Ten Things Forgiveness Is Not

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  1. Forgiveness is not the acceptance of injustice.
  2. Forgiveness is not a reason to keep things the way they always have been.
  3. Forgiveness is not incompatible with loving anger.
  4. Forgiveness does not eliminate the need for mutual communication.
  5. Forgiveness is not yet reconciliation.
  6. Forgiveness is not a moment but a process.
  7. Forgiveness does not forget history.
  8. Forgiveness does not create illusions but engages deeply with what is real.
  9. Forgiveness is not a straight line.
  10. Forgiveness is not something that we do alone, but only with the grace of God.

Photo by Jose A.Thompson on Unsplash.

About Marina McCoy 64 Articles
Marina McCoy is an associate professor of philosophy at Boston College, where she teaches philosophy and in the BC PULSE service learning program. She is the author of Wounded Heroes: Vulnerability as a Virtue in Ancient Greek Philosophy (Oxford University Press, 2013). She and her husband are the parents to two young adults and live in the Boston area.
Contact: Website

18 Comments on Ten Things Forgiveness Is Not

  1. The person who has done the harm can go about their life unaffected (At times) while the harmed one is sick, resentful and in torment. So one is suffering and one is not. One must forgive, as apart from it being what we are supposed to do as Christians, it can effect our Health as well as our soul. This does not mean we forget, but wasn’t the saying: To forgive is divine??? I had to learn the hard way to forgive , as it really did affect my soul and my health, even if some people thought I was being delusional. No one is perfect. A.M.D.G.

  2. I am only getting down to replying now. This article was varying meaningful to me as i have gone through a lot hurt this year. However I would appreciate come clarification of ‘Forgiveness is not a reason to keep things the way they always have been’. For some reason I just can/t get my head around this.

    • Hi,
      In writing, “Forgiveness is not a reason to keep things the way they always have been,” I was thinking of situations where I have sometimes thought,” if I forgive, then it means I have to believe that I have to go back to the situation as it currently exists or that I am affirming it is okay. For example, in a marriage or friendship, there could be an unhealthy dynamic between the two people that needs to change. I can forgive the other person for his or her part, and myself for mine, but still realize: in the present and future, we need to change the dynamic between us. Or I might forgive another person for making a sexist comment, and still think about how can I work to change sexism. I hope that helps to clarify what I had in mind. Thanks for asking.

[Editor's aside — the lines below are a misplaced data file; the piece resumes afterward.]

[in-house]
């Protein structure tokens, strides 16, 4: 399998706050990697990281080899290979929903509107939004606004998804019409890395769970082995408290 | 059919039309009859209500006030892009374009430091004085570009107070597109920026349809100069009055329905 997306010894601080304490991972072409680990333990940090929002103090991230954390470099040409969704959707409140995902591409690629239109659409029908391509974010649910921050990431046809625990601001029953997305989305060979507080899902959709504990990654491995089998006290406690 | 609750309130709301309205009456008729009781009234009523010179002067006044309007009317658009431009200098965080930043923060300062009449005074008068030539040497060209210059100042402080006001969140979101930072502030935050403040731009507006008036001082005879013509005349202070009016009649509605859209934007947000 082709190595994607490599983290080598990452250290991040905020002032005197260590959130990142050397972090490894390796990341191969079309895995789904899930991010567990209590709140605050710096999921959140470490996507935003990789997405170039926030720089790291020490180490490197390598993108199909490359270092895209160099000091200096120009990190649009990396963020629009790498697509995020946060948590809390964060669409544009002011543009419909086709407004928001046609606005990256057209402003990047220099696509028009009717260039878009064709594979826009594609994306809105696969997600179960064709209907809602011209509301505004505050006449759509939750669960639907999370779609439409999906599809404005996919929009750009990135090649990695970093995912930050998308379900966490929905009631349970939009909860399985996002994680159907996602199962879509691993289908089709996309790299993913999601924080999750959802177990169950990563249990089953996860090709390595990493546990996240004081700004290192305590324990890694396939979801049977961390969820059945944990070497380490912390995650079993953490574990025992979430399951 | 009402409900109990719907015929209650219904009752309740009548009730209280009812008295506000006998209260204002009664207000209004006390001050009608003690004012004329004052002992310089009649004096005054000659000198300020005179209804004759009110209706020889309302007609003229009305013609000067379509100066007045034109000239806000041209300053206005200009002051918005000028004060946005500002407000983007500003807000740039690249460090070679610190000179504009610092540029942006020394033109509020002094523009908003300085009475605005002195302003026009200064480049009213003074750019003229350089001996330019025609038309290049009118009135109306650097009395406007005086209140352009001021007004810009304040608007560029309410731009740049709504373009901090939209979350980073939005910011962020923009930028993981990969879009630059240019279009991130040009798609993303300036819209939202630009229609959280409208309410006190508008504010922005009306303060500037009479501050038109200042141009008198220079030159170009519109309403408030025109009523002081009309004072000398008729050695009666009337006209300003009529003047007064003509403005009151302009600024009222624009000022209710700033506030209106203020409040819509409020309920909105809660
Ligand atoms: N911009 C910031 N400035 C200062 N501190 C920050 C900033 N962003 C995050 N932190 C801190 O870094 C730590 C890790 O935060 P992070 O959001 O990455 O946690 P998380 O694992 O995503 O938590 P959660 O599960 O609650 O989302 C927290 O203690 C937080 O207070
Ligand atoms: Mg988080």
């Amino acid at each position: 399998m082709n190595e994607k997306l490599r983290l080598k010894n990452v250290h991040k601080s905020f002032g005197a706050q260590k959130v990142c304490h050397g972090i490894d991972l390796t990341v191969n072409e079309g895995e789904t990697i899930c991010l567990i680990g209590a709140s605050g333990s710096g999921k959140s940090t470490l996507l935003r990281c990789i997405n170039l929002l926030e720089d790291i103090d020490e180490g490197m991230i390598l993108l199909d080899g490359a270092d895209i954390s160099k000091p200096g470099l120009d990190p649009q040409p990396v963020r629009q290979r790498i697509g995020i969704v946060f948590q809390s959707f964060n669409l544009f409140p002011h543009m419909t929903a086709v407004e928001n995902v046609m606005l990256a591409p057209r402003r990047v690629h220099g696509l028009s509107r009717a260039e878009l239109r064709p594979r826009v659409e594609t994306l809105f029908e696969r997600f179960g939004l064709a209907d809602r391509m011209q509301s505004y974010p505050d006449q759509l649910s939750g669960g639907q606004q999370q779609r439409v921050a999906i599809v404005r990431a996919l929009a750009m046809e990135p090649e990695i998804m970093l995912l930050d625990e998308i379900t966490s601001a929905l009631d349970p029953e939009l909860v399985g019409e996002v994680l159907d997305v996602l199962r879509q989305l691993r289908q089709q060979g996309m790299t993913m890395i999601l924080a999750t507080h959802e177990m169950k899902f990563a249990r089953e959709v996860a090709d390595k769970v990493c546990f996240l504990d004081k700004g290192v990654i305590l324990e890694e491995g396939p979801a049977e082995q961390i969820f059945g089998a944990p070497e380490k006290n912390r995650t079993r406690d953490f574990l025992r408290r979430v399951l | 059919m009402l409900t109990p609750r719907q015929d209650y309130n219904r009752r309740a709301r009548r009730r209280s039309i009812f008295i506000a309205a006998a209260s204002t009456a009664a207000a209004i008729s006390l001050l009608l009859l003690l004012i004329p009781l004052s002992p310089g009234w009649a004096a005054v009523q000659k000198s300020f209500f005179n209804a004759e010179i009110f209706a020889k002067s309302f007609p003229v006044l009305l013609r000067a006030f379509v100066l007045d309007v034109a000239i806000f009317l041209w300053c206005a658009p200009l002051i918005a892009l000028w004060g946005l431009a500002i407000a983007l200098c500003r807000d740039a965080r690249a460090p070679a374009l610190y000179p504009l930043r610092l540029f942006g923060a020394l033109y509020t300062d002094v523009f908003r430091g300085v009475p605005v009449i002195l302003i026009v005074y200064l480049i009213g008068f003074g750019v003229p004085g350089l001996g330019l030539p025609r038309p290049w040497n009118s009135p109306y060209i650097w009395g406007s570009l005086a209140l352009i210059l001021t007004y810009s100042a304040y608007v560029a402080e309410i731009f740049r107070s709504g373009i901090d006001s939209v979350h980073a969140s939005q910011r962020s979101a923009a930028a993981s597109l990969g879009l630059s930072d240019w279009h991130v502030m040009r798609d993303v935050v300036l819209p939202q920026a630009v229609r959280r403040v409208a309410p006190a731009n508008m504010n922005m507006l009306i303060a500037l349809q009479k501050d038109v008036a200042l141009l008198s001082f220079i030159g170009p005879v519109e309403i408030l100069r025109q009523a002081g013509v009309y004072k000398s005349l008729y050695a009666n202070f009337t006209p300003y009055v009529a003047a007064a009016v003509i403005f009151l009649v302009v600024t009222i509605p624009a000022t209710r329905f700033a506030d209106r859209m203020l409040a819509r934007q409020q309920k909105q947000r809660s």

3. This is important to learn, I’ve found that forgiveness has helped me to heal, to live in the present. Being unforgiving keeps you stuck in the past and the pain.

    Forgive for Good, I learned a a lot about forgiveness.

    • Probably a subject for another post but I think forgiveness is releasing resentment and hurt over time, choosing to desire the other’s good, and, more deeply, loving others (and oneself) as God loves.

  4. Thank you. My sister and I were raised in a disfintional family, were more like competitors than friends. We are the last in our family, still live in the same town, are fearful and distrustful of each other, we have disagreements with each other and stay away, then try again to communicate. Gratefully we are both Catholics and are praying for healthy relationships, a long road worth traveling.
    I have appreciated a number of your articles. Thank you, Sheila

    • You are welcome. I like that image of forgiveness as a long road, worth traveling. Thanks for sharing that with this community.

  5. Love this meditation as I struggle with “forgiveness”. Would like more insight on what is meant by-Forgiveness is not incompatible with loving anger. Are we loving our anger or holding a loving type of anger?

    • That is a good question.

      I did not mean loving the anger, but rather loving the person or persons with whom one is angry and expressing it as an aspect of love.

      For example, if an institution that I love has harmed others, I could be angry with the institution or its leaders as a way of expressing not only love for the persons harmed, but also as part of love for the very institution itself and a desire that it do better. Eventually the anger will also have to be let go, but it can serve a purpose for a time, and be part of the emotional dynamics of a longer process of forgiveness.

      • Marina, once again thank you for your explanation. So often when we hear about forgiveness and we can forget that often although we have forgiven as we have been forgiven we still often live with the side effects of the wrongs committed, which as you stated in your 10th point; for healing we need that wonderful grace of God.

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